Media Industry Case Study: Just Dance

I am studying law and ethics in the media industry for my journalism studies. It honestly astounds me how the media is constantly changing and developing – even faster than the law can keep up with. In my previous post I explained how I enjoy playing Just Dance. This video game, like most things these days, has to be globally minded.

If you haven’t heard of Just Dance it is a video game where you basically just dance.

Check out the above video for a fun Just Dance competition with people in costume. You’ll also notice this video also contains advertising. The YouTubers were even given the game to play before it officially came out. This seems to be a normal practice, so instead of try before you buy it’s watch others try before you buy. For example I recently bought some items from Juku store, but before I did I watched a review from Anya Panda whom I normally follow on YouTube for her cosplay videos.

Anyway back to Just Dance. What I find fascinating about media today is targeted advertising using YouTube stars. Just Dance is sold and advertised in multiple countries, with a variety of different advertisements. In Australia one of the celebrities advertising the game is Laura Gilbert. She now has so many fans she hosts private fan meets in Australia.

This makes her the perfect person to help advertise Just Dance 2020 in Australia. I went to see Frozen 2 at Village Cinemas and was surprised to see her on the big screen with her mum – playing Just Dance 2020!

Part of her job is literally making YouTube videos, during which she played Just Dance 2020. The Unicorn Squad channel is basically the modern version of Cheez Tv, for all you 90’s kids. If you don’t get the reference check out the video below.

Fast forward to 2020…

So basically not all kids watch TV, therefore media advertising towards kids is actually best done online. This is exactly why social media and video streaming services are constantly updating their policies, terms and conditions, privacy etc. Unicorn Squad is perfectly kid friendly, so it only makes sense for a family friendly game, like Just Dance, to feature Laura in their advertising in Australian cinemas. Below is the French Just Dance 2020 commercial.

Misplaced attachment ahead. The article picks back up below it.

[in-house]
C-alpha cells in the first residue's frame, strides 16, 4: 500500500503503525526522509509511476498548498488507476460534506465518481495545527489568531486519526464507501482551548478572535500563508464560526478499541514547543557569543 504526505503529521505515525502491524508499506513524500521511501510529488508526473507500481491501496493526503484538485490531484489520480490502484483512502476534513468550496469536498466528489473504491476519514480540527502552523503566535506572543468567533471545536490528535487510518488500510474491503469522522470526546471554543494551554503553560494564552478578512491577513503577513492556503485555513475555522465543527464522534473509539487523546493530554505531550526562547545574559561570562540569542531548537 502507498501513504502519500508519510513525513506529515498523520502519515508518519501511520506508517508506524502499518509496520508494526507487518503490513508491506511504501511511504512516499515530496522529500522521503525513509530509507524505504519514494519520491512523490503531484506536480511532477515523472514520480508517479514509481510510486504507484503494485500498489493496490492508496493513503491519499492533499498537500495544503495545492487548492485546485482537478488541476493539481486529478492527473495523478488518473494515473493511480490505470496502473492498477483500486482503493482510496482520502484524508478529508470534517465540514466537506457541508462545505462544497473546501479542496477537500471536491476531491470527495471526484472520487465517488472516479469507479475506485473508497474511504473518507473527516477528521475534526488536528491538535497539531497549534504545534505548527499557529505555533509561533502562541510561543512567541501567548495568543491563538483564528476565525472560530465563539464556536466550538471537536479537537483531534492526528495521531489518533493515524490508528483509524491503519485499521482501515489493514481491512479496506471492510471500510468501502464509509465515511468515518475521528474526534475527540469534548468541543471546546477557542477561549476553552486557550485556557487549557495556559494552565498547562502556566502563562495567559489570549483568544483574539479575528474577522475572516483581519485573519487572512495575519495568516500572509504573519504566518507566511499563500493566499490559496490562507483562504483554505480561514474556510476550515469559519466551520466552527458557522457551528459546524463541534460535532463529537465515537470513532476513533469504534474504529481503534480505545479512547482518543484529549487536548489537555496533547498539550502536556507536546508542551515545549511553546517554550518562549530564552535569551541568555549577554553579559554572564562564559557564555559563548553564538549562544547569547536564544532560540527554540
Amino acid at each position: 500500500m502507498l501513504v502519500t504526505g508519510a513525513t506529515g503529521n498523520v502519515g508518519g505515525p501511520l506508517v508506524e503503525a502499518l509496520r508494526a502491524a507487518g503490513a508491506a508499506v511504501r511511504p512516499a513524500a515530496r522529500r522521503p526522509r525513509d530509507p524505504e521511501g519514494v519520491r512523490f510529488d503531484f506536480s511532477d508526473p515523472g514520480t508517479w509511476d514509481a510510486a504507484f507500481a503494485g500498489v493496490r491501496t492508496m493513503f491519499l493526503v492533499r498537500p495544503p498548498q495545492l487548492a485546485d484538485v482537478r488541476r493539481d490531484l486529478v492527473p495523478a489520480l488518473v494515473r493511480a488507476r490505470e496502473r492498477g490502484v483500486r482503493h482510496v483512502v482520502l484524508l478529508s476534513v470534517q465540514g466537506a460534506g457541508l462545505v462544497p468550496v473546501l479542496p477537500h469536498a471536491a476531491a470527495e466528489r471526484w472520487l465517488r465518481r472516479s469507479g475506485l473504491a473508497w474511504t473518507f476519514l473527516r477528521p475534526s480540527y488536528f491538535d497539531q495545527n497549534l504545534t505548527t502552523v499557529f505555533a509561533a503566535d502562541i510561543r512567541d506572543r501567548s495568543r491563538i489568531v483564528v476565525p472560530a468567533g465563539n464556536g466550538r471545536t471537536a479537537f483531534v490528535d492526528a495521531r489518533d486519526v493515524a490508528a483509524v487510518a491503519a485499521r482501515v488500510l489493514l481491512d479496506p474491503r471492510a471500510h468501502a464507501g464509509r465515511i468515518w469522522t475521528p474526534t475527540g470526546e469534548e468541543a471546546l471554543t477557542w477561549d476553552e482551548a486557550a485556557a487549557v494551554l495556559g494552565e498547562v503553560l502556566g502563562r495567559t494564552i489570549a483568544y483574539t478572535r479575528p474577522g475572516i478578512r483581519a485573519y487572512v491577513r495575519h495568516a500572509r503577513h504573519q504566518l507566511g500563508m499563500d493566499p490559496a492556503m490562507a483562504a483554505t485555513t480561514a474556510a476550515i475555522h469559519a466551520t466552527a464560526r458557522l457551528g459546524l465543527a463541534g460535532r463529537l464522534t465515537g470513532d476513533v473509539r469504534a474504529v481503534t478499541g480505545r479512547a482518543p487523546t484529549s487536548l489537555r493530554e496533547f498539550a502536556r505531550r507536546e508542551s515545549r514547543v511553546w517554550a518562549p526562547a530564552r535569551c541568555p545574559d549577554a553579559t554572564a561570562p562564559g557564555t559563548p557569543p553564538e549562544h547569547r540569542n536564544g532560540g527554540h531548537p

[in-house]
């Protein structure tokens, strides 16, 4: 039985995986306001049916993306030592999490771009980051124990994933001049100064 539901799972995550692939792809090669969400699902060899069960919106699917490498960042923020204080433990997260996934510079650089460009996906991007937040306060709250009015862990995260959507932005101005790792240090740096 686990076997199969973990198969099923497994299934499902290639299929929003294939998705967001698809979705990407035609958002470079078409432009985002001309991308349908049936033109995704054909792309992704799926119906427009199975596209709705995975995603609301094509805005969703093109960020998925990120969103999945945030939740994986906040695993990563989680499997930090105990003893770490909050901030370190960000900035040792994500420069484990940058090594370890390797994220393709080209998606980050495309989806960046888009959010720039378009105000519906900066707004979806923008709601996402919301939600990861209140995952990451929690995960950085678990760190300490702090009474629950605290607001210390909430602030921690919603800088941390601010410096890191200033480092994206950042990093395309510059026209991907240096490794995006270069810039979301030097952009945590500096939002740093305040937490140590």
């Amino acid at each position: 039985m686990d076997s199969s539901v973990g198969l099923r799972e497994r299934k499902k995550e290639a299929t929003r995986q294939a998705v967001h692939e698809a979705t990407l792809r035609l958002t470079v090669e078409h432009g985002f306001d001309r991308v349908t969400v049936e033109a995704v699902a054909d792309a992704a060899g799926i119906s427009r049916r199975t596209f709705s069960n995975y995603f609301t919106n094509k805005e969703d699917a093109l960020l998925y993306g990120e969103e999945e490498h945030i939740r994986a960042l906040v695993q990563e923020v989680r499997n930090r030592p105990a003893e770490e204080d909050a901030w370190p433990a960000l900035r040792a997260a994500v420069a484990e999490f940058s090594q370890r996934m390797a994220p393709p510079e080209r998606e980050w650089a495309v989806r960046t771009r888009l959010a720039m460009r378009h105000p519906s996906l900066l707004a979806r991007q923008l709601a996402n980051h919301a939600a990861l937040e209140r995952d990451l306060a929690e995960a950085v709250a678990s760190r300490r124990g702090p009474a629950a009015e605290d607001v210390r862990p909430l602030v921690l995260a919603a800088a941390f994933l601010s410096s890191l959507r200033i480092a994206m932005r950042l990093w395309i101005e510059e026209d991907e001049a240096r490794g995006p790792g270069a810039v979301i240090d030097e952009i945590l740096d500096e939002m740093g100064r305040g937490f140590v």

Compare the above ad with an early Just Dance Japan ad below:

And now compare this one:

Each of these ads target a different audience. Each of them feature different kinds of people enjoying Just Dance in different ways. The game is trying to sell itself on multiple levels and I recently learnt advertising is progressive. Basically it has it’s own timeline. Not only are there trailers and TV ads, but campaigns aimed at various audiences to introduce new people to the game. PAX is Australia’s biggest video game convention where attendees can play new games – even before they’re released.

So I am very quickly learning how media law and ethics are very complicated because they apply at every step of the process in which the media is involved; not just every step, but every country and every culture.

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